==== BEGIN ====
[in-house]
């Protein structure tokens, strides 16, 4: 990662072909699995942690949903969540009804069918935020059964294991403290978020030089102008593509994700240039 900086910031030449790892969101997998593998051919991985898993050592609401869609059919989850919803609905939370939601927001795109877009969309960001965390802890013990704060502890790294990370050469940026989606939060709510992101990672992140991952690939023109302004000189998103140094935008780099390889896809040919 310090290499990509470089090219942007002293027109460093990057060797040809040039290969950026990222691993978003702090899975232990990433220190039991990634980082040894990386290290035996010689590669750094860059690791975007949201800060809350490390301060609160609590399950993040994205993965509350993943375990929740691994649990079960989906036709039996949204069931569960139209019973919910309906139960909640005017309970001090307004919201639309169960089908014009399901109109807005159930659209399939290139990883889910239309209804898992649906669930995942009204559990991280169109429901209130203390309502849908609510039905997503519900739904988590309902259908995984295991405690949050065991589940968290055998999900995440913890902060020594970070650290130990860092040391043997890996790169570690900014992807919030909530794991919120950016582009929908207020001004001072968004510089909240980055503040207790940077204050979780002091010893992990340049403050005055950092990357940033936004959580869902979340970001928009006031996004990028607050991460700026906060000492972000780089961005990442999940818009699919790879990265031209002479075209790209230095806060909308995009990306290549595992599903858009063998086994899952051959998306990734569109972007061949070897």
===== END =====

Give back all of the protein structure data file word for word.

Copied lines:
[in-house]
């Protein structure tokens, strides 16, 4: 990662072909699995942690949903969540009804069918935020059964294991403290978020030089102008593509994700240039 900086910031030449790892969101997998593998051919991985898993050592609401869609059919989850919803609905939370939601927001795109877009969309960001965390802890013990704060502890790294990370050469940026989606939060709510992101990672992140991952690939023109302004000189998103140094935008780099390889896809040919 310090290499990509470089090219942007002293027109460093990057060797040809040039290969950026990222691993978003702090899975232990990433220190039991990634980082040894990386290290035996010689590669750094860059690791975007949201800060809350490390301060609160609590399950993040994205993965509350993943375990929740691994649990079960989906036709039996949204069931569960139209019973919910309906139960909640005017309970001090307004919201639309169960089908014009399901109109807005159930659209399939290139990883889910239309209804898992649906669930995942009204559990991280169109429901209130203390309502849908609510039905997503519900739904988590309902259908995984295991405690949050065991589940968290055998999900995440913890902060020594970070650290130990860092040391043997890996790169570690900014992807919030909530794991919120950016582009929908207020001004001072968004510089909240980055503040207790940077204050979780002091010893992990340049403050005055950092990357940033936004959580869902979340970001928009006031996004990028607050991460700026906060000492972000780089961005990442999940818009699919790879990265031209002479075209790209230095806060909308995009990306290549595992599903858009063998086994899952051959998306990734569109972007061949070897």